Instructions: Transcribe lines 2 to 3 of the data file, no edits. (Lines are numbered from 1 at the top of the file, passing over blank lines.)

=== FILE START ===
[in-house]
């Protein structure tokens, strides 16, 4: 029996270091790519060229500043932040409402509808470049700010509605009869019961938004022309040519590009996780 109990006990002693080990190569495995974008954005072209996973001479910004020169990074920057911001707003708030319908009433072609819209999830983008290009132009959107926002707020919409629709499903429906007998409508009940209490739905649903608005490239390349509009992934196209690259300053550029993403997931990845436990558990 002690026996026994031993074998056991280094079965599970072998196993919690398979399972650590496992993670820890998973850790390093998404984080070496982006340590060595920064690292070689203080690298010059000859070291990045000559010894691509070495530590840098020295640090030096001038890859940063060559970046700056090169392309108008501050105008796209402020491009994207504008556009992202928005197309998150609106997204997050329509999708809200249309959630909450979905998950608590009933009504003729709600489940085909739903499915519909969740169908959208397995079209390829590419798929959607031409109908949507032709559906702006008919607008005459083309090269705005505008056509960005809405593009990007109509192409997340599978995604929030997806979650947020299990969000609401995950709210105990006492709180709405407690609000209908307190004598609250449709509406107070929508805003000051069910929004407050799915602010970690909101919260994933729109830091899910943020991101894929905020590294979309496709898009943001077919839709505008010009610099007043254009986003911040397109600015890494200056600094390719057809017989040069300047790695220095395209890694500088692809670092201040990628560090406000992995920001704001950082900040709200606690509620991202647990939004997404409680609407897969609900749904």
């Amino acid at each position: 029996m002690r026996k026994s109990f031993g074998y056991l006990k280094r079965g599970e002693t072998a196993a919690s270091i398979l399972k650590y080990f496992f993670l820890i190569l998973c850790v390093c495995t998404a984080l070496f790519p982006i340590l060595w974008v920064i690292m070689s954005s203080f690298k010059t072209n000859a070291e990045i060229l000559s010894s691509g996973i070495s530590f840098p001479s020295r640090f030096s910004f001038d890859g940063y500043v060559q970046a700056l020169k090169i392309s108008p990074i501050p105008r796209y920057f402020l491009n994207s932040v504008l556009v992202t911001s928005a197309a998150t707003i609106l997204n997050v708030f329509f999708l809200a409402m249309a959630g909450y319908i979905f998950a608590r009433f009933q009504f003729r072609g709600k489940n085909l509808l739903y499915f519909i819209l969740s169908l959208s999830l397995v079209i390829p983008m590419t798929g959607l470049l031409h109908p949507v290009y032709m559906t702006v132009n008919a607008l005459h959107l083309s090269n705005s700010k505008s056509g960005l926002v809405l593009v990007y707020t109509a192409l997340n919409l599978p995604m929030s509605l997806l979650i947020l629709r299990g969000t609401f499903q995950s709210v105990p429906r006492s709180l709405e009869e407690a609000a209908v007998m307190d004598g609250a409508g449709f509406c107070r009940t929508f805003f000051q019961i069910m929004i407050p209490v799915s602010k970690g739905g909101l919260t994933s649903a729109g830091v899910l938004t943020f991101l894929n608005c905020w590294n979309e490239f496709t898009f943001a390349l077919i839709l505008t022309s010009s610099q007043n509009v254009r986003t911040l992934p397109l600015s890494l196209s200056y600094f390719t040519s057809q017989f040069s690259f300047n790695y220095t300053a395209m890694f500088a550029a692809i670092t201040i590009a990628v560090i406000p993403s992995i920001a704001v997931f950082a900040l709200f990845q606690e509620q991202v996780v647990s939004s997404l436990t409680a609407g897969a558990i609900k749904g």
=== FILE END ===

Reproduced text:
């Protein structure tokens, strides 16, 4: 029996270091790519060229500043932040409402509808470049700010509605009869019961938004022309040519590009996780 109990006990002693080990190569495995974008954005072209996973001479910004020169990074920057911001707003708030319908009433072609819209999830983008290009132009959107926002707020919409629709499903429906007998409508009940209490739905649903608005490239390349509009992934196209690259300053550029993403997931990845436990558990 002690026996026994031993074998056991280094079965599970072998196993919690398979399972650590496992993670820890998973850790390093998404984080070496982006340590060595920064690292070689203080690298010059000859070291990045000559010894691509070495530590840098020295640090030096001038890859940063060559970046700056090169392309108008501050105008796209402020491009994207504008556009992202928005197309998150609106997204997050329509999708809200249309959630909450979905998950608590009933009504003729709600489940085909739903499915519909969740169908959208397995079209390829590419798929959607031409109908949507032709559906702006008919607008005459083309090269705005505008056509960005809405593009990007109509192409997340599978995604929030997806979650947020299990969000609401995950709210105990006492709180709405407690609000209908307190004598609250449709509406107070929508805003000051069910929004407050799915602010970690909101919260994933729109830091899910943020991101894929905020590294979309496709898009943001077919839709505008010009610099007043254009986003911040397109600015890494200056600094390719057809017989040069300047790695220095395209890694500088692809670092201040990628560090406000992995920001704001950082900040709200606690509620991202647990939004997404409680609407897969609900749904």
């Amino acid at each position: 029996m002690r026996k026994s109990f031993g074998y056991l006990k280094r079965g599970e002693t072998a196993a919690s270091i398979l399972k650590y080990f496992f993670l820890i190569l998973c850790v390093c495995t998404a984080l070496f790519p982006i340590l060595w974008v920064i690292m070689s954005s203080f690298k010059t072209n000859a070291e990045i060229l000559s010894s691509g996973i070495s530590f840098p001479s020295r640090f030096s910004f001038d890859g940063y500043v060559q970046a700056l020169k090169i392309s108008p990074i501050p105008r796209y920057f402020l491009n994207s932040v504008l556009v992202t911001s928005a197309a998150t707003i609106l997204n997050v708030f329509f999708l809200a409402m249309a959630g909450y319908i979905f998950a608590r009433f009933q009504f003729r072609g709600k489940n085909l509808l739903y499915f519909i819209l969740s169908l959208s999830l397995v079209i390829p983008m590419t798929g959607l470049l031409h109908p949507v290009y032709m559906t702006v132009n008919a607008l005459h959107l083309s090269n705005s700010k505008s056509g960005l926002v809405l593009v990007y707020t109509a192409l997340n919409l599978p995604m929030s509605l997806l979650i947020l629709r299990g969000t609401f499903q995950s709210v105990p429906r006492s709180l709405e009869e407690a609000a209908v007998m307190d004598g609250a409508g449709f509406c107070r009940t929508f805003f000051q019961i069910m929004i407050p209490v799915s602010k970690g739905g909101l919260t994933s649903a729109g830091v899910l938004t943020f991101l894929n608005c905020w590294n979309e490239f496709t898009f943001a390349l077919i839709l505008t022309s010009s610099q007043n509009v254009r986003t911040l992934p397109l600015s890494l196209s200056y600094f390719t040519s057809q017989f040069s690259f300047n790695y220095t300053a395209m890694f500088a550029a692809i670092t201040i590009a990628v560090i406000p993403s992995i920001a704001v997931f950082a900040l709200f990845q606690e509620q991202v996780v647990s939004s997404l436990t409680a609407g897969a558990i609900k749904g």